To paraphrase Charles Dickens, “It was the worst of times; it was the best of times.” The year 2020 will be remembered as an historically challenging year for all Americans, not just for those of us at Falcon Heights Church in Minnesota. A pandemic, civil unrest, an economic recession and political turmoil all converged to create a stressful and anxious time of uncertainty and loss. Just when we thought things couldn’t get any worse, they did.
But here’s the thing: such extreme challenges summon forth the creativity that is needed to find solutions and to thrive. Because of our involvement in the Crossroads Vitality Program and the Growing Young project in 2019, we were learning to become an agile church, a congregation that could quickly adapt to changing circumstances and still minister to God’s people.
We quickly learned how to Zoom for meetings and find our worship services on Facebook. We joined the 21st century world of online giving, adding more people as e-givers than before. We discovered that our parking lot could be used for more than cars. And we learned that our neighbors cared about us when some volunteered to mow our lawn in the spring.
Church goes virtual
On Friday, March 13, when our governor locked down the state to try to slow the spread of Covid-19, Rev. Rick, Noah Keitel and Linda Owen immediately pivoted and managed to get our first worship service livestreamed on Facebook in time for our regular service time at 10:30 a.m. on Sunday, March 15.
Soon, the Worship Ministry Team – Margot Olsen, Patti Holmes and Marianne Dietzel – took over planning as we moved to prerecorded services on Facebook Premiere, and Office Manager Shannon Kaiser learned to edit the disparate pieces recorded on cell phones at home and on Rick’s laptop at church, adding beautiful images and music to the meaningful content.
And, anticipating that we will want to continue online worship services even after moving back into the sanctuary, three Executive Board members took the lead on raising funds to replace our antiquated audio system, an effort that was augmented by a $2,000 grant from the Minnesota Conference of the UCC to purchase video cameras.
Our congregation steps up
When the Executive Board suggested that we create an e-giving portal on our website to facilitate contributions to our community programs, Treasurer Dave Hill made it happen. When the worship services and other events moved to the parking lot, At-Large Board Member John Reitan and son Ben were there with the audio equipment.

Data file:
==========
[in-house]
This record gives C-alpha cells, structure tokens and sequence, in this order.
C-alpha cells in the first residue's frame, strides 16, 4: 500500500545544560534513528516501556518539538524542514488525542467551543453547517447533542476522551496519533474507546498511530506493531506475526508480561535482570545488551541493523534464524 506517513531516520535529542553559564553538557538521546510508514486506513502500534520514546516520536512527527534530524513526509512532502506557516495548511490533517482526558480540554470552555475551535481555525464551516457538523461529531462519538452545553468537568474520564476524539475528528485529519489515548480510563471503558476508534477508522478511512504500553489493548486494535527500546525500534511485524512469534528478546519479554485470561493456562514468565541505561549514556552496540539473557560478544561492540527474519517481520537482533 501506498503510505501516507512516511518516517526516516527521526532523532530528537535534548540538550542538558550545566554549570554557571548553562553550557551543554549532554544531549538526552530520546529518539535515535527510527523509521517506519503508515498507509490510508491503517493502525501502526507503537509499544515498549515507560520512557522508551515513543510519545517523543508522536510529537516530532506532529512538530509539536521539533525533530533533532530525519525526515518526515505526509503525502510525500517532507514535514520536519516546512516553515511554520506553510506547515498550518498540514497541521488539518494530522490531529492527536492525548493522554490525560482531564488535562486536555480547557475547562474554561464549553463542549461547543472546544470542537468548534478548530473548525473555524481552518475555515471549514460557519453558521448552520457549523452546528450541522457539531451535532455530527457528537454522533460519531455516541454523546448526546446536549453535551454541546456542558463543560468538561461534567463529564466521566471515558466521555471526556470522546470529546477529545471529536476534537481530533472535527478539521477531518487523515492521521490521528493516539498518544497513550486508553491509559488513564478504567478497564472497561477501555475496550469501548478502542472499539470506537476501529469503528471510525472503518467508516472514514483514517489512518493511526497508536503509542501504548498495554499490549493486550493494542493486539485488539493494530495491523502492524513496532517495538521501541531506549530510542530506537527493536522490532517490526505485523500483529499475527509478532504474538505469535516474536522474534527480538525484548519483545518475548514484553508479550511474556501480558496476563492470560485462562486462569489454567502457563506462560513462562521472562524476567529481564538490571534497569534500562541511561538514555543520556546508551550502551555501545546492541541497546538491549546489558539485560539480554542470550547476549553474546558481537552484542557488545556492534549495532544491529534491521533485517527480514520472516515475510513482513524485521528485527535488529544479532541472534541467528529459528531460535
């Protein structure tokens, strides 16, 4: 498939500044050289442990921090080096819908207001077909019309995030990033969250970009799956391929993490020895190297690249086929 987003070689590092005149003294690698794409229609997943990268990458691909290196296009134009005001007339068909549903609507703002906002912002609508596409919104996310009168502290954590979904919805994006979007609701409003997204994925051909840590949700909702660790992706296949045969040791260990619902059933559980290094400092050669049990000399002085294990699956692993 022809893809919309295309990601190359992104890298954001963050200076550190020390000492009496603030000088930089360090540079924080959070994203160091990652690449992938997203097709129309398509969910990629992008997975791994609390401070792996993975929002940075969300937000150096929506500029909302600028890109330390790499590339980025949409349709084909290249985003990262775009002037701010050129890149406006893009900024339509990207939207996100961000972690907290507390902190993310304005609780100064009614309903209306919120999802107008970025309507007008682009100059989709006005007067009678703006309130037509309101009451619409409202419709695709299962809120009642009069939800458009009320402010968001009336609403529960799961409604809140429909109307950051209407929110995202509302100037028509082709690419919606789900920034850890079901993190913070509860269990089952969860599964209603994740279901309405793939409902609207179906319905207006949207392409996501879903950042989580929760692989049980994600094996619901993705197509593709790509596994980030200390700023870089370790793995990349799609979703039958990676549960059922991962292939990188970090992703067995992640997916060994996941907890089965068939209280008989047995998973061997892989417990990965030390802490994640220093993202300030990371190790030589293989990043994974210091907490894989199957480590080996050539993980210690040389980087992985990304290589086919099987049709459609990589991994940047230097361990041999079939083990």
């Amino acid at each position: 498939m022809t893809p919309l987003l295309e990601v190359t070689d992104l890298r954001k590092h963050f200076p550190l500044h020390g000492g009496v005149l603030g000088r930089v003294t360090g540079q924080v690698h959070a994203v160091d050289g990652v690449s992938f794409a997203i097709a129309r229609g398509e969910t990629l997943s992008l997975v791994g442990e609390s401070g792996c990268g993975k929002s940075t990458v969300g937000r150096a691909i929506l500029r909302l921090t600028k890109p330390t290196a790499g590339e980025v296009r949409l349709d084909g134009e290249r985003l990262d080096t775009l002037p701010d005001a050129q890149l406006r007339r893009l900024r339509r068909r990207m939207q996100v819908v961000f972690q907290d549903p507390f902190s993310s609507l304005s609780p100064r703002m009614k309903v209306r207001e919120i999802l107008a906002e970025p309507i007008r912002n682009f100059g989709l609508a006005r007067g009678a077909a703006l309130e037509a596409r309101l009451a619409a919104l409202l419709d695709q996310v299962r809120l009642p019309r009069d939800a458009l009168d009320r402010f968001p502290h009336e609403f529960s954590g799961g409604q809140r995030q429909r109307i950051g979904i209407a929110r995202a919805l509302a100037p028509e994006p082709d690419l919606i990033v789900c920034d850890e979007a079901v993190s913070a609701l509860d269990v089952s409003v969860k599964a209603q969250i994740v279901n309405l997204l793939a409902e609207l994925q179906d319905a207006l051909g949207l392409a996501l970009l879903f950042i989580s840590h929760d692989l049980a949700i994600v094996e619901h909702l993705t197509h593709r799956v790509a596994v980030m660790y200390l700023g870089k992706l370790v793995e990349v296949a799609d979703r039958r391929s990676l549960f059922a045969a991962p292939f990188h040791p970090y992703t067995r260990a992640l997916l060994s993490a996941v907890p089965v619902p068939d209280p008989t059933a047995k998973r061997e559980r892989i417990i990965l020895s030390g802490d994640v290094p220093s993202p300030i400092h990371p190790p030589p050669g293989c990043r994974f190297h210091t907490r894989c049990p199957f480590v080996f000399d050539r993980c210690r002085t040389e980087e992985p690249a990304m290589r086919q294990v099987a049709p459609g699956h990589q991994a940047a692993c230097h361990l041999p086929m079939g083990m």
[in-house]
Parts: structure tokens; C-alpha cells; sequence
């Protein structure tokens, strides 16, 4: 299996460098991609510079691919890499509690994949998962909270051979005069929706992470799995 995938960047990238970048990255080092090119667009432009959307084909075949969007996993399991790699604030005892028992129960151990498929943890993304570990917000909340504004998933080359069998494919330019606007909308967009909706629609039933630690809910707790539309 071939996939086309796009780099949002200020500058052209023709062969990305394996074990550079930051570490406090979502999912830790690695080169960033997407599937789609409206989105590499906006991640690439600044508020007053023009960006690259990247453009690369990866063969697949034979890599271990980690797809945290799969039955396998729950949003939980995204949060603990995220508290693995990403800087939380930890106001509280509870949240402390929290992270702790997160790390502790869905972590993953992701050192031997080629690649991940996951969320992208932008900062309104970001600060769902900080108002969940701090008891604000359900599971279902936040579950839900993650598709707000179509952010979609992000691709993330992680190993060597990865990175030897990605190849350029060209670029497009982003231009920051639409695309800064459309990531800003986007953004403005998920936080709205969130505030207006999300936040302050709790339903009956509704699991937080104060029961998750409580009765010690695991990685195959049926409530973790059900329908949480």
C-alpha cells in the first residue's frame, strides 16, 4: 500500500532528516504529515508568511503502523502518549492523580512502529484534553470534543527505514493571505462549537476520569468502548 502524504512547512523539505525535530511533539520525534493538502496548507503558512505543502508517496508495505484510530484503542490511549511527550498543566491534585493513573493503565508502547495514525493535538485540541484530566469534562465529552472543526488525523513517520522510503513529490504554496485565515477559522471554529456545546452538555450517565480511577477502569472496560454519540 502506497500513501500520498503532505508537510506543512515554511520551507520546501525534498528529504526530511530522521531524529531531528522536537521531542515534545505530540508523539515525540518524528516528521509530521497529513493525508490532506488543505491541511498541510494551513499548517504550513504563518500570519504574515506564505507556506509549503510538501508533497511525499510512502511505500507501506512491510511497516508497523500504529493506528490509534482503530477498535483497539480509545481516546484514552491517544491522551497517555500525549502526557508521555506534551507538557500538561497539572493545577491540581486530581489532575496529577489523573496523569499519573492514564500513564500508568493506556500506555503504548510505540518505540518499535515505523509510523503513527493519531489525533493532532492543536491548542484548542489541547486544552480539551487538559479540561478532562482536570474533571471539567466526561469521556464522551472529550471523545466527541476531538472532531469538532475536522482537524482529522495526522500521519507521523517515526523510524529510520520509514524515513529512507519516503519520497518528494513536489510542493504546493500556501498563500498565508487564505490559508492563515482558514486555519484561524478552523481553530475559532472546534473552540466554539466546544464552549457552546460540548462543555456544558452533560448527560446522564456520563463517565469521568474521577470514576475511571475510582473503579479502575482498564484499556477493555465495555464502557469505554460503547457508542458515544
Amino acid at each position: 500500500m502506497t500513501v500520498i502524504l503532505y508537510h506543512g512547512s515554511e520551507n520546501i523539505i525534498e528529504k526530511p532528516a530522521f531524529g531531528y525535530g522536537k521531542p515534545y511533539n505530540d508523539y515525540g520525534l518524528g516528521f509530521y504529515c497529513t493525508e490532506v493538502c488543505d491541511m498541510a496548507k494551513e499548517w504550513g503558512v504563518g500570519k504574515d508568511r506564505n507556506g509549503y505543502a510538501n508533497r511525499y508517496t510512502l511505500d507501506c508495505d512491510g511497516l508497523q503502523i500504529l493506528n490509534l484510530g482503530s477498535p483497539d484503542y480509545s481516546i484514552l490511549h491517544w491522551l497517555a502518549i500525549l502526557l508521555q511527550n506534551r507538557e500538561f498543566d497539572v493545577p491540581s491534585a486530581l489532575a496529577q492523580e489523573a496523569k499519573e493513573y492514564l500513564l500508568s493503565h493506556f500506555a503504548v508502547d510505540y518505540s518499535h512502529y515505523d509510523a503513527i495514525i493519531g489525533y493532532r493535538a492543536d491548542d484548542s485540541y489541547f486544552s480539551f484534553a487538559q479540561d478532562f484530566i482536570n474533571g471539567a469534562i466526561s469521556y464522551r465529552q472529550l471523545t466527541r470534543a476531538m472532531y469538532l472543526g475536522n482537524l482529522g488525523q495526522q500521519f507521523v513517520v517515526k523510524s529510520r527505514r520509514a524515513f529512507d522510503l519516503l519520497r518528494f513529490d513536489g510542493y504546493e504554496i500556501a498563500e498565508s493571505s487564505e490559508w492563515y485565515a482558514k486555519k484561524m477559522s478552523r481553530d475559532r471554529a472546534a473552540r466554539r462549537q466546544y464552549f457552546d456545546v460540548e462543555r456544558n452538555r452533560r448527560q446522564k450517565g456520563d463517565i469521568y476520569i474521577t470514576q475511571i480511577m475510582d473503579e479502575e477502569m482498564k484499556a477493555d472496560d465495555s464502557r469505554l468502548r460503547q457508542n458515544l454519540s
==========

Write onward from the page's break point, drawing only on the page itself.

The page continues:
When rioting after the George Floyd killing moved into St. Paul and threatened Falcon Heights, Bob Olsen checked on the church and made sure it was secure. When civil unrest was rumored to occur during the General Election in November, several members of the church as well as Rev. Rick showed up in the parking lot to welcome voters – many of them casting ballots for the first time – to our church as a voting site.
While some of our priorities for the year were interrupted and/or delayed by the extraordinary events of this year, we honor and celebrate the ministry teams, congregants, board members and staff who stepped up and demonstrated that the church is much more than a building.
These are some of the positives of the past year:
As an agile congregation, we were able to pivot to being an online church immediately after Gov. Walz called for a lockdown on March 15 to stop the spread of the Covid-19 virus.
Despite the lockdown, we were able to move two new initiatives – the “Is Nothing Sacred” Bible study and a new meditation group – immediately to Zoom meetings.
Worship services continue to evolve from very basic to more elaborate and meaningful spiritual offerings thanks to the efforts of the Worship Ministry Team and Office Manager Shannon Kaiser.
We used the parking lot as an outdoor gathering space for both congregational worship and neighborhood activities, such as a Solstice/Father’s Day party, a concert and dance party, and July 4 and Memorial Day carillon concerts.
We were able to bring another seminary student on board as an intern, despite the pandemic, thanks to a Minneapolis Fund Seminary Internship Grant from the Conference.
The Executive Board approved our collaboration with St. Anthony Park UCC to raise funds for RIP Medical Debt.
The financial health of our congregation has remained stable.
Our Treasurer was able to create an e-giving portal on our website, making it easy for congregants and others to contribute to support our various missions and special offerings.
We completed a major revision of the church Constitution and By-laws, including a provision that enabled us to hold an online congregational meeting.
We decided as a Board in the fall to hold the 2021 Annual Congregational Meeting virtually, on Zoom, allowing us the time to implement and communicate the changes necessary to make this the most inclusive Annual Meeting ever.